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REVIEW: Griffin RadioShark

Table of Contents



The Griffin RadioShark has been out for a while now…basically, it’s a Tivo for radio.

It’s a great concept, but the overall functionality of the device is a mixed bag.

The Look

The look of the device, I have to say, is pretty cool. It looks like a slick white shark fin, with three illuminating lines on each side of the it. The RadioShark looks right at home next to my Mac Mini, and the lights are a nice touch. They glow an eerie red whenever the unit is recording, so you always know when it’s working.
The Software

Here’s where the first issues come in. The RadioShark software looks kind of like a Winamp Skin from 1994, and doesn’t quite match the style or coolness of the device itself.

Other than that, it functions pretty well. Recording is easy enough, and if you wanted to, it is precise enough where you could go in, select only one portion of a recording (say, a talk segment…certainly not a song…that would be wrong) and separate it for easy listening later on. It also does a good job of recording longer shows…again, talk shows for example….without too much trouble.

The only major flaw in the software is the lack of a guide of any kind for the radio stations. I’m not sure, however, if it would even be possible to provide a guide for every radio station in the world (or even in the US for that matter)…so I can’t really fault the RadioShark for not having that feature. It’s just something that Tivo users have become accustomed to, and it’s hard to get used to using the software without it.

The Range

Here lyes my single biggest complaint about the RadioShark. It simply doesn’t have enough range in my area. I can only clearly pick up one radio station in our city, all the others have static on them, and the stations that I listen to that are out of town are completely out of the question. I should point out that my alarm clock can pick those other stations with no problem.

If I mount the RadioShark higher in the building I can get slightly better reception, but not clear enough to listen for any length of time.

Bottom Line

The RadioShark does some things well. It’s designed well, and the software functions like it should, the biggest problem I have with it is the lack of reception that I’m getting. I can’t speak for it in other areas, but I live in a city with approximately 1,000,000 people in it (and surrounding communities), and we have a dozen or so radio stations. I feel like I should be able to listen to more than one of them.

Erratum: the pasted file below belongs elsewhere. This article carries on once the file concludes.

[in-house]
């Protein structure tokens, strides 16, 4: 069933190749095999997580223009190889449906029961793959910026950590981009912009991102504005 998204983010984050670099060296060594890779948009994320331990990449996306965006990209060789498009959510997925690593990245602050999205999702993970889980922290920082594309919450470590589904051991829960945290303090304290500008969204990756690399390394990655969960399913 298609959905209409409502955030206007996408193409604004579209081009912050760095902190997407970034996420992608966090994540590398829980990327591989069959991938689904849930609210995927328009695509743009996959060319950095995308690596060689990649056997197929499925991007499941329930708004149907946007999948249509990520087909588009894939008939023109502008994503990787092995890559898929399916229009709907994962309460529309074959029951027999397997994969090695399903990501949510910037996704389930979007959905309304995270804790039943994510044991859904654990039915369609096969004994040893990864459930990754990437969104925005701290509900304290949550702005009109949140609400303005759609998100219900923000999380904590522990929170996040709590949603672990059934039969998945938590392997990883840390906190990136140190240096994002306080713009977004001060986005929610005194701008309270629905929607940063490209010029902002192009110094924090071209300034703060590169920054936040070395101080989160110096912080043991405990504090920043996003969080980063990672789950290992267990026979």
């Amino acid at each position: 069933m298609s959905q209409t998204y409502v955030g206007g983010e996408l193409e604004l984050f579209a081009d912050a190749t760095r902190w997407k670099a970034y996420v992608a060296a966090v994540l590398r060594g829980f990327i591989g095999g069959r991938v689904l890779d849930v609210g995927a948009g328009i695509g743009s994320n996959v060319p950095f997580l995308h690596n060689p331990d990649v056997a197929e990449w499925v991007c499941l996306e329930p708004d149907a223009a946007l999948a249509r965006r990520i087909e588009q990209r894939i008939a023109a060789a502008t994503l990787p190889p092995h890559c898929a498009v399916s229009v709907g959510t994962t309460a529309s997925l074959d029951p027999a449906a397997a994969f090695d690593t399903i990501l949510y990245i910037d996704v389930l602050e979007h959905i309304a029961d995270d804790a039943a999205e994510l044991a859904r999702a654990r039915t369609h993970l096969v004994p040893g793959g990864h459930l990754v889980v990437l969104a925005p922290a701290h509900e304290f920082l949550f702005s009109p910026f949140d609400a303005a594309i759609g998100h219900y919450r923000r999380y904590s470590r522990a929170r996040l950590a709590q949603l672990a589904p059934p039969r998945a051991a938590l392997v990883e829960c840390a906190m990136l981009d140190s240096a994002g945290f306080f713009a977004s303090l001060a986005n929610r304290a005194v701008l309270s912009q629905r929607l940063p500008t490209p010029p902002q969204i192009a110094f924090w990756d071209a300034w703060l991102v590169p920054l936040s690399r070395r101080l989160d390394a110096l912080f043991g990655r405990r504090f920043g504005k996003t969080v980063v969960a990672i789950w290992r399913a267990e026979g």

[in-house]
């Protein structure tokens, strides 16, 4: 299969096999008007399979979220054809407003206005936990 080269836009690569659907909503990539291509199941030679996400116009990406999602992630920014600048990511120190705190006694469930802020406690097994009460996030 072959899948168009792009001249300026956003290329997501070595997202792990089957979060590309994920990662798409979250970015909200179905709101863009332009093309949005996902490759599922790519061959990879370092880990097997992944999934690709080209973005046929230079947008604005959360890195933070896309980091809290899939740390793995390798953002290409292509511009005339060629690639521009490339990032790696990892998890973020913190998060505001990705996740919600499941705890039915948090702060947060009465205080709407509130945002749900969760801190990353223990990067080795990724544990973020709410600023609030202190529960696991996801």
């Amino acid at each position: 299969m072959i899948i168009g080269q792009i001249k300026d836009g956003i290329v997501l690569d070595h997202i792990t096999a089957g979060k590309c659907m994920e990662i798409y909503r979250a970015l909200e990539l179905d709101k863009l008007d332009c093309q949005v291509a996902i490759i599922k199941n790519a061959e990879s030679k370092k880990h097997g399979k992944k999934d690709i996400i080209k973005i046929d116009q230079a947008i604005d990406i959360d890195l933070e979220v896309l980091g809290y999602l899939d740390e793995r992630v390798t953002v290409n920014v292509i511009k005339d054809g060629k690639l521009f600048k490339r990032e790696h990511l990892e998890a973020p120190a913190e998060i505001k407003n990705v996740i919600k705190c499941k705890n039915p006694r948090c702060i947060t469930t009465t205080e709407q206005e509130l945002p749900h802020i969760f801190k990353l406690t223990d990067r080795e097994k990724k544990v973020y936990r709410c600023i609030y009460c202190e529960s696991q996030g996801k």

Still, if you live in more metropolitan areas, you might have better luck. If you can get the stations, it’s well worth having, but if you’re limited in your reception area, you might want to wait for a future RadioShark, or look for another product.

Picture of Kokou Adzo

Kokou Adzo

Kokou Adzo is a stalwart in the tech journalism community, has been chronicling the ever-evolving world of Apple products and innovations for over a decade. As a Senior Author at Apple Gazette, Kokou combines a deep passion for technology with an innate ability to translate complex tech jargon into relatable insights for everyday users.

5 thoughts on “REVIEW: Griffin RadioShark

  1. The range is definitely an issue with the otherwise excellent RadioShark.

    I purchased a powerful antenna and it didn’t change the reception a bit… I expected the reception would’ve been better but no, there was no change whatsoever.

    The nice people at Griffin really need to look into the antenna issue because the reception on every other receiver in my home is perfectly clear.

  2. Based on your picture, it looks like you review the original radio shark (which is discontinued). They updated the hardware to 2.0 (now in black) which is supposed to have fixed many of the complaints of the original (like reception)

  3. Eric –

    I don’t see anything on the RadioShark that indicates what version it is. This was sent to me by Griffin, so I hope it’s the most recent version. If not, I’d like to take a look at the new one to see if it fixes these issues.

    If you have any links to reviews of the second version, feel free to post them here.

  4. Try the radiSHARK with Radio Time’s RedButton software. Radio Time includes a TiVo like guide and features to record programs. The guide covers all stations in North America including lineup for most major stations and news/talk/sports/npr/religion plus another 40 thousand stations around the globe. It doesn’t include song information.

  5. Duh. Radio Time doesn’t work with Mac anymore (stay tuned a new version comming). But use to enter your zip code and then quickly get lineup info.

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